Ole Olesen-Bagneux: But I definitely think that like an, I don't know what you conceptual line. I don't think that offers a lot of value
Loris Marini: Yeah, no conceptual is, is way to, to abstract. I mean, I suppose it depends also who is asking the question. If it's, um, someone that then has to further manipulate data or do you know, create. Uh, children models from the, the upstream ones, or if it's someone that is just looking at a high level interdependency, you know, sometimes you do impact analysis on when, especially when we are refactoring, that is changing the code that.
Loris Marini: You know, describes how we, we organize data, for example, in a data warehouse or lake house or whatever we wanna call it. Um, sometimes it's useful to ask the question or sometimes we have to ask the question. If I change a line of code here, how many systems [00:30:00] down downstream will I impact, um, might not necessarily be related to privacy or compliance, but it is something that impacts, uh, our ability to.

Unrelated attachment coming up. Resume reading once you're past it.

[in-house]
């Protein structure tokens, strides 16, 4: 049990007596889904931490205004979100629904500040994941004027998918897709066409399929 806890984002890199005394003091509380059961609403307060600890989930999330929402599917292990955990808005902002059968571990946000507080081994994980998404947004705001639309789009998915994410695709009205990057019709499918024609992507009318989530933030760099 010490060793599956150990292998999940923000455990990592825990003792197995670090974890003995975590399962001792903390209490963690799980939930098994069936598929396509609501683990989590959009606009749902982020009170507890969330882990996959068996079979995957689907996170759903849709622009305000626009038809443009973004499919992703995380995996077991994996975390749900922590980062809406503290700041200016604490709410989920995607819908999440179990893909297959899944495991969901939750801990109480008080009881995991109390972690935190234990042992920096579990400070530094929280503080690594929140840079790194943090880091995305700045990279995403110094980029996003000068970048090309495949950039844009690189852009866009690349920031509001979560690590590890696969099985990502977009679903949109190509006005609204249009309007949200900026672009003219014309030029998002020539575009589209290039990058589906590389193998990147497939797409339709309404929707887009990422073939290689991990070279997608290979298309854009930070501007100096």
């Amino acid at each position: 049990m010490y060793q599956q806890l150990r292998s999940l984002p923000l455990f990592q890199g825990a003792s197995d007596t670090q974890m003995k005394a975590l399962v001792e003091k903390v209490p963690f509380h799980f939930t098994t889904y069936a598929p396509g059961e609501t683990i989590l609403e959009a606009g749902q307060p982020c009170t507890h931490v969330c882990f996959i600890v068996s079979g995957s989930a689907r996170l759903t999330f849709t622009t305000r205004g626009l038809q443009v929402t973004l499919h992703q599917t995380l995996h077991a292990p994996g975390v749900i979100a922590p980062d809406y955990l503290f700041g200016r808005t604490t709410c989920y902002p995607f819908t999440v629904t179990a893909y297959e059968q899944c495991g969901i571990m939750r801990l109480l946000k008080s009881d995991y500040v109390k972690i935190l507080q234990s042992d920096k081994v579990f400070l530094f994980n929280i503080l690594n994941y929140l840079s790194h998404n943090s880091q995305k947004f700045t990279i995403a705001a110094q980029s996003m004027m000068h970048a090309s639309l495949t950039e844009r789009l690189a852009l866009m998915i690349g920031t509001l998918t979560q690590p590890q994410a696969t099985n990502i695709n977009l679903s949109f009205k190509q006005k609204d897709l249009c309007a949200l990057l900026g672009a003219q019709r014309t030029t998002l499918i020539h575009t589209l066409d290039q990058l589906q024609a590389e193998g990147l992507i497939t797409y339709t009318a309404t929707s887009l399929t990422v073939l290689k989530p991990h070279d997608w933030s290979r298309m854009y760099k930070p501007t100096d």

Loris Marini: Keep systems running, you know, and, and, uh, keep delivering data to every, uh, downstream up that uses it.
Loris Marini: Uh, so I, I suppose maybe is it, is it fair to say that the, the lineage we need depends on the question we ask, and of course we do want to have the ability to go the way down to physical, because sometimes the questions require that that information and the, the
Loris Marini: tooling has to be ready to provide.
Loris Marini: That's
Ole Olesen-Bagneux: Yeah, definitely. But, but lineage really is a very, very, very complex, um, technology. I, I know that they're good lineage vendors out there and I, I deeply respect the work they do because it's so complicated to do lineage. It's very complicated.
Ole Olesen-Bagneux: Um,
Loris Marini: I wanted to take a step cause I wanna start from lineage because to me moving my, my, um, my thoughts horizontally is a little bit more intuitive than going vertically. So I wanted to start from the horizontal axis lineage, but of course, lineage then allows us to travel through, to move through vertical lines.
Loris Marini: And so let's, let's dive into that domain aspect because that's also something really, um, Complicated, you know, people have different ideas of what a domain is. How do you understand, how do we wrap ahead around what a domain is? And yeah. What are some of the sort of tips that you learn along the way when you're structuring data